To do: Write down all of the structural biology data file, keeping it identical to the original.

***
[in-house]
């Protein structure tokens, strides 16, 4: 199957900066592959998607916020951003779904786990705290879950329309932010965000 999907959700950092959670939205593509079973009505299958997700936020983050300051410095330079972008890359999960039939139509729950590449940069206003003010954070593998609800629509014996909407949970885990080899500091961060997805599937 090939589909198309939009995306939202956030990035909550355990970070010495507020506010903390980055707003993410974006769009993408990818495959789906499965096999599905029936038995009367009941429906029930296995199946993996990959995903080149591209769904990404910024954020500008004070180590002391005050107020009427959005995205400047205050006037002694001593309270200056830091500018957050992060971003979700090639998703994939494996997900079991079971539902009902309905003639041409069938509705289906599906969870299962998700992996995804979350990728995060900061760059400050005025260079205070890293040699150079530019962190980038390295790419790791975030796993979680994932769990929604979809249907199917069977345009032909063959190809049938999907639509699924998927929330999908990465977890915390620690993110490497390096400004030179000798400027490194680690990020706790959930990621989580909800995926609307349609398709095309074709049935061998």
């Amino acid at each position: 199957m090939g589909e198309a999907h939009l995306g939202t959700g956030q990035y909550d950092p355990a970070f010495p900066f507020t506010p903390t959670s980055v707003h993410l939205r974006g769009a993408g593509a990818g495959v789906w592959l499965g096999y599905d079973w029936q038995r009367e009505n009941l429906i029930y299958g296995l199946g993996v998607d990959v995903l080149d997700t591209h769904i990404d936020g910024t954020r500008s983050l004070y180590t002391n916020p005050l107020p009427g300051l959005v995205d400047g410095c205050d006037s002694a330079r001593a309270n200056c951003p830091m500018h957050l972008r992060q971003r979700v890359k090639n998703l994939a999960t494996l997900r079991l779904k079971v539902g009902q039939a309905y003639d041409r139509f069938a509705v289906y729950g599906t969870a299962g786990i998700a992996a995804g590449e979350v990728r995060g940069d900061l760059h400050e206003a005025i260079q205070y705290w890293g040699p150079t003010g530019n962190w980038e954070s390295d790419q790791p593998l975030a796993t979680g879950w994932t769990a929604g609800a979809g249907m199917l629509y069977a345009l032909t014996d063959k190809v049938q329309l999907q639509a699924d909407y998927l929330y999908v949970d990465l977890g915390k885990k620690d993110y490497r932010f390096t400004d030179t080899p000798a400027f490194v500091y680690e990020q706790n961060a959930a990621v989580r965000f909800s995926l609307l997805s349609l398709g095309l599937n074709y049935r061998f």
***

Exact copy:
[in-house]
């Protein structure tokens, strides 16, 4: 199957900066592959998607916020951003779904786990705290879950329309932010965000 999907959700950092959670939205593509079973009505299958997700936020983050300051410095330079972008890359999960039939139509729950590449940069206003003010954070593998609800629509014996909407949970885990080899500091961060997805599937 090939589909198309939009995306939202956030990035909550355990970070010495507020506010903390980055707003993410974006769009993408990818495959789906499965096999599905029936038995009367009941429906029930296995199946993996990959995903080149591209769904990404910024954020500008004070180590002391005050107020009427959005995205400047205050006037002694001593309270200056830091500018957050992060971003979700090639998703994939494996997900079991079971539902009902309905003639041409069938509705289906599906969870299962998700992996995804979350990728995060900061760059400050005025260079205070890293040699150079530019962190980038390295790419790791975030796993979680994932769990929604979809249907199917069977345009032909063959190809049938999907639509699924998927929330999908990465977890915390620690993110490497390096400004030179000798400027490194680690990020706790959930990621989580909800995926609307349609398709095309074709049935061998």
């Amino acid at each position: 199957m090939g589909e198309a999907h939009l995306g939202t959700g956030q990035y909550d950092p355990a970070f010495p900066f507020t506010p903390t959670s980055v707003h993410l939205r974006g769009a993408g593509a990818g495959v789906w592959l499965g096999y599905d079973w029936q038995r009367e009505n009941l429906i029930y299958g296995l199946g993996v998607d990959v995903l080149d997700t591209h769904i990404d936020g910024t954020r500008s983050l004070y180590t002391n916020p005050l107020p009427g300051l959005v995205d400047g410095c205050d006037s002694a330079r001593a309270n200056c951003p830091m500018h957050l972008r992060q971003r979700v890359k090639n998703l994939a999960t494996l997900r079991l779904k079971v539902g009902q039939a309905y003639d041409r139509f069938a509705v289906y729950g599906t969870a299962g786990i998700a992996a995804g590449e979350v990728r995060g940069d900061l760059h400050e206003a005025i260079q205070y705290w890293g040699p150079t003010g530019n962190w980038e954070s390295d790419q790791p593998l975030a796993t979680g879950w994932t769990a929604g609800a979809g249907m199917l629509y069977a345009l032909t014996d063959k190809v049938q329309l999907q639509a699924d909407y998927l929330y999908v949970d990465l977890g915390k885990k620690d993110y490497r932010f390096t400004d030179t080899p000798a400027f490194v500091y680690e990020q706790n961060a959930a990621v989580r965000f909800s995926l609307l997805s349609l398709g095309l599937n074709y049935r061998f």